New pensions law: The hollow promise of a ‘happy retirement’

On 13 June, one year after the government introduced a new insurance and pension law, parliament ratified the final draft.

The government has allocated LE213.2 billion of the 2010/2011 state budget for social spending, a 29-percent increase compared to the previous fiscal year.

Finance Minister Youssef Boutros-Ghali said that social welfare represents “a fundamental pillar of Egypt’s financial policy,” and government officials call the new legislation the key to a “new era” of social solidarity.

But even before the law’s inception, there has been criticism that it is less tuned to social needs and more directed toward investment ends.

Social insurance or investment?

Defending the new law’s omission of the word “social,” Boutros-Ghali said, “not mentioning the word ‘social’ in the law’s title doesn’t mean the government has ignored the principle of solidarity.” He went on to assure MPs that the new law will do more for social solidarity than the existing one, and promised benefits to those currently receiving meager pensions and salaries.

The government’s allocation for 2010/2011 social spending includes education, consumption subsidies, energy, electricity, low-income housing, and health insurance; an estimated LE29.957 billion of the total amount will go to supporting the pension and social insurance system.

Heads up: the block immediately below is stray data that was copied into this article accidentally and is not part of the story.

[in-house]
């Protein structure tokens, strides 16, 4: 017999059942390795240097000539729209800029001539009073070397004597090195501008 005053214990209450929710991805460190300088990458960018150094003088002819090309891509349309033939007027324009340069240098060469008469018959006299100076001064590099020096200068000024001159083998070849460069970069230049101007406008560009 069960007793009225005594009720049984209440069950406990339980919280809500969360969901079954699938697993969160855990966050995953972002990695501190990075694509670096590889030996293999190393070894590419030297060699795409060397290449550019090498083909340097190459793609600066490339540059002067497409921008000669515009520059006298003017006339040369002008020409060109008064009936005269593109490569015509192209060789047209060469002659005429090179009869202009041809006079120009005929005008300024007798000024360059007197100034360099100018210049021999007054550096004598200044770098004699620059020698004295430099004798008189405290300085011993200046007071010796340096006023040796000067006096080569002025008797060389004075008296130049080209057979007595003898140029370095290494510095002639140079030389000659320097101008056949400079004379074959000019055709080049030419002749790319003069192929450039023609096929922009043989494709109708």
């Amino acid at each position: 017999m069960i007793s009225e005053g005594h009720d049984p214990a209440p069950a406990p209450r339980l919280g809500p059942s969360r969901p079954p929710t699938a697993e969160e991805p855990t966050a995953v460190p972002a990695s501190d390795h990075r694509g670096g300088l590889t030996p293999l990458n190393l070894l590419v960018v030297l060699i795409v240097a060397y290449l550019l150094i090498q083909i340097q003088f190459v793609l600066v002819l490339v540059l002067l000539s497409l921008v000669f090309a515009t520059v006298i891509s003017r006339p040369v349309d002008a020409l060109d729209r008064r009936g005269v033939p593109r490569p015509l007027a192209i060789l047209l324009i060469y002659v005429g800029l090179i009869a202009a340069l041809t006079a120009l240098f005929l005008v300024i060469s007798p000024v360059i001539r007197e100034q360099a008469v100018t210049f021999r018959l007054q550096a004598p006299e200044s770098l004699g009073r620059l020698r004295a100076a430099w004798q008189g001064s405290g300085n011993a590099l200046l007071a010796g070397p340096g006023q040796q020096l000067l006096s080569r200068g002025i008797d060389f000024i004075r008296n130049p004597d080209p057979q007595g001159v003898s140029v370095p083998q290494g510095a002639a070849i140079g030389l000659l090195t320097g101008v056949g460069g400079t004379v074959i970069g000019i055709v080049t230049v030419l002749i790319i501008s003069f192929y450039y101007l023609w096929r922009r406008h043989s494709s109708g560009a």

Further, for the first time, Egyptian law permits the National Organization for Social Insurance (NOSI), the entity that allocates social services like health, disability and aging insurance to citizens, to directly invest 46 percent of its funds without any bank mediation. This change is designed to allow the organization to create diverse long-term investments of varying asset classes, including real estate, businesses and securities. 

The relationship between NOSI and the state-owned National Investment Bank (NIB) appears to be ending. The new law does not provide a role for the NIB, which used to be responsible for investing social insurance funds. Instead the law establishes a direct relationship between the treasury–the new controller of the insurance funds–and its own investments. In other words, the government will invest directly in pension funds as opposed to doing so through the NIB.

Despite the new law’s advantages as promoted by the government and advocates, opponents describe it as hastily prepared, and objected to its ratification by the People’s Assembly three weeks ago.

Responding to criticism, Assistant Finance Minister Mohamed Moeet insisted the new law has been carefully drafted and revised on all levels. “The law has been discussed and technically revised through a dialogue over the past three years with civil society organizations, political parties, associations and universities,” he said.

El-Badry Farghaly, head of the Retirees Union, believes however that the new law carries insufficient social provisions, calling it an investment law, not a social one: “[For citizens], the new system will be just like seeking out private life insurance companies.”

Farghaly also warned that the law will seize pensioners’ money–roughly LE435 billion, or the equivalent of 35 years of savings–and re-channel it to the public treasury in order for the government to pay off its growing debt. “We as retirees will lose all our wealth, after which we will then own nothing.”

According to the old law, the government had no direct authority managing such money. However, once it becomes a figure in the public treasury, the government will have authority to allocate it at will.